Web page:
Leveraging 13 Years of Investment in mRNA Innovation for Future Pandemic Preparedness
At Moderna, we know what it means to push past possible – especially when talking about time to response. Just two days after the first complete sequence of the COVID-19 virus was made publicly available online in January of 2020, Moderna's COVID-19 vaccine candidate was under development. Today, it’s been approved in more than 70 countries. While I am proud of the impact Moderna had in ending this pandemic, we must not lose sight of the millions of lives lost over the last three years. Unfortunately, COVID-19 will not be our last pandemic, but the lessons that can be learned will help us better prepare for the next one.
I spoke about this in March on a panel at South by Southwest (SXSW) titled, ‘Covid, Mpox and Disease X: What’s Next?’ about lessons learned and the need for public-private collaboration when it comes to developing global pandemic preparedness strategies. I was joined by Matt Hepburn, Senior Advisor to Director of the Office of Science and Technology Policy (OSTP) at the White House. Matt and I worked closely through Operation Warp Speed during the height of the pandemic. As part of the conversation, we dug into the U.S. government’s response to the recent Mpox outbreak as an example of the opportunity we have to improve the public health response to similar outbreaks in the future.
The Moderna team has spent more than a decade developing our platform to advance mRNA medicines, and our iterative vaccine design approach to emerging infectious diseases enabled our COVID-19 vaccine development at record speed – when every day counted. Matt and I spoke about the importance of collaboration between the private sector and public health authorities, including the World Health Organization (WHO) and National Institutes of Health (NIH), monitoring for emerging threats and executing targeted early development to improve our ability to respond to ‘Disease X’. Disease X, named by the WHO, represents and unknown pathogen that could cause a future international epidemic.¹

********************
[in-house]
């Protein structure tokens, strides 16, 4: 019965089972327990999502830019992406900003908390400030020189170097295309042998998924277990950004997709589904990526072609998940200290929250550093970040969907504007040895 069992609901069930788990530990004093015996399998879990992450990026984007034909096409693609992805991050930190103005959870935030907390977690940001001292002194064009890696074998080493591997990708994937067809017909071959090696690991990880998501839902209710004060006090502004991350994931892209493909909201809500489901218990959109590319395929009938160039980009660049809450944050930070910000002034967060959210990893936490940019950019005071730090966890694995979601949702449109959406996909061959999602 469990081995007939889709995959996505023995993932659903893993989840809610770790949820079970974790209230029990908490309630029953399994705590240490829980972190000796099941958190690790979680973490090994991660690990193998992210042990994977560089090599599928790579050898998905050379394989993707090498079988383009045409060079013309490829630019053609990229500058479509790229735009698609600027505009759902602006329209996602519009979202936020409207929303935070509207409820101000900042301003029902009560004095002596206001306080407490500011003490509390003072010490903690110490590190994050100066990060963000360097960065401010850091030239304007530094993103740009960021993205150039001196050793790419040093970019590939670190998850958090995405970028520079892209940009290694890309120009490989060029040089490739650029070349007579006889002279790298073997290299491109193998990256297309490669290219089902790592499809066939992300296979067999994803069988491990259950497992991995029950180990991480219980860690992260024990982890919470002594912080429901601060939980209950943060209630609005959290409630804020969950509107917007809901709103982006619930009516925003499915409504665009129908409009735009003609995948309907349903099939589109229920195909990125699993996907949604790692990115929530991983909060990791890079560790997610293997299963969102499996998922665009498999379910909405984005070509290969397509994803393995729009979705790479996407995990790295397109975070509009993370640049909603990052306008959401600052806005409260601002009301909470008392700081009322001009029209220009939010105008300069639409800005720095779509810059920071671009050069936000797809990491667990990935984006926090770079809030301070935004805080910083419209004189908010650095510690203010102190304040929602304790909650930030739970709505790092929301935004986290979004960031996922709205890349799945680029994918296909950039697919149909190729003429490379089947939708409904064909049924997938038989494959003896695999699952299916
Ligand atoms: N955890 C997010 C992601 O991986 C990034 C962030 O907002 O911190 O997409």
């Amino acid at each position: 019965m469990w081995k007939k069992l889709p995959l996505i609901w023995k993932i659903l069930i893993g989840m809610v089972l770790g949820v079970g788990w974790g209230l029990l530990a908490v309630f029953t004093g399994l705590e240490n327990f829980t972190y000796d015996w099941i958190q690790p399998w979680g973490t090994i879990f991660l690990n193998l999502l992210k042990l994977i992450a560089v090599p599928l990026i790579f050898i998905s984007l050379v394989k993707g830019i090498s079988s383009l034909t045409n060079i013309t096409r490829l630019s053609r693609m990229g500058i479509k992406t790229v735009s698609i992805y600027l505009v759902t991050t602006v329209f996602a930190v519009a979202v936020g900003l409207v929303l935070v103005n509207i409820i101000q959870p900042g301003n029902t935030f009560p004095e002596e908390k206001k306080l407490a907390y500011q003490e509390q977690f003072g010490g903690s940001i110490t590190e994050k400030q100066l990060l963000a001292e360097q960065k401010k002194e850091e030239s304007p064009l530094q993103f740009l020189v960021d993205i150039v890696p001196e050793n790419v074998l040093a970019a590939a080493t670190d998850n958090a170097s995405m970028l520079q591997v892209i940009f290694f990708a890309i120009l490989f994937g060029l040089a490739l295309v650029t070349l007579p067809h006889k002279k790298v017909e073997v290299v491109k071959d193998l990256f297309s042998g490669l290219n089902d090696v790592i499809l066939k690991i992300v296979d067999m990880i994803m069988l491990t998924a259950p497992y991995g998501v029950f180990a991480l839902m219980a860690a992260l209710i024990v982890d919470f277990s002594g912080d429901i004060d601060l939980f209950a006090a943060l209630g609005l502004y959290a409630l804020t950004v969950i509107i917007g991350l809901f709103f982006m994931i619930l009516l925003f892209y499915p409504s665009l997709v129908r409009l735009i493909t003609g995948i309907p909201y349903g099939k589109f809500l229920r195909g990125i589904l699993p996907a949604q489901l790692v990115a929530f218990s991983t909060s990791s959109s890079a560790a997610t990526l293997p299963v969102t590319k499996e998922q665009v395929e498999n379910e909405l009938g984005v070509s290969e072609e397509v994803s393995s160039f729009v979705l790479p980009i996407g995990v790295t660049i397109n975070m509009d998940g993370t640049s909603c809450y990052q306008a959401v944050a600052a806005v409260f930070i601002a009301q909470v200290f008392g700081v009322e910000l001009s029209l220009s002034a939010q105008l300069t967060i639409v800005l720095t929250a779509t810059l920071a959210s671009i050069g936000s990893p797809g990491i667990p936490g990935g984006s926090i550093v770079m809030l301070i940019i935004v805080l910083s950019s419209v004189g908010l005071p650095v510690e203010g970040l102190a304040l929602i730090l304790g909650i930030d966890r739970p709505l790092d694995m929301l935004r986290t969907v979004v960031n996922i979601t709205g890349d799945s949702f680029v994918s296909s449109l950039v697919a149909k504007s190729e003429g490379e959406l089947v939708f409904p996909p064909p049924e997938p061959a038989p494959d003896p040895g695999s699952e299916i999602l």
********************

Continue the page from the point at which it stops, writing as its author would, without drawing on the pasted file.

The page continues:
We also discussed the link between global health and pandemic preparedness, and the growing recognition that the two are inextricably connected. Pandemics nearly always exacerbate health inequities that already exist. Improving our ability to respond to future global pandemics should be done with a recognition that diagnostics, therapeutics, and vaccines rely, in part, on public health infrastructure to support access. mRNA technology has the potential to advance public health for all, and in doing so provides an opportunity for us to improve responses to public health emergencies.
This brings me to one way in which Moderna will be part of the solution. Motivated by our mission to deliver the greatest possible impact to people through mRNA medicines, just over a year ago we launched our mRNA Access program. mRNA Access invites academic collaborators around the world to use our high throughput manufacturing capabilities and R&D expertise to design novel investigational mRNA vaccines for emerging and neglected infectious diseases that threaten global health. Researchers who join this collaborative model have access to our mRNA platform and support from our research teams, and as of today, we have twelve collaborating institutions and dozens of participating scientists. Our portfolio includes novel investigational vaccines against neglected diseases such as Malaria and Tuberculosis, and pathogens with pandemic potential like MERS-CoV-2 and pandemic influenza. I am proud to be a part of this initiative as a core tenant of our global public health strategy.
While the COVID-19 public health emergency of international concern has ended, we have a lasting opportunity to continue to be bold, push past possible, and continue to bring mRNA technology forward to positively impact public health.
Read more about Moderna’s overall commitment to global public health here.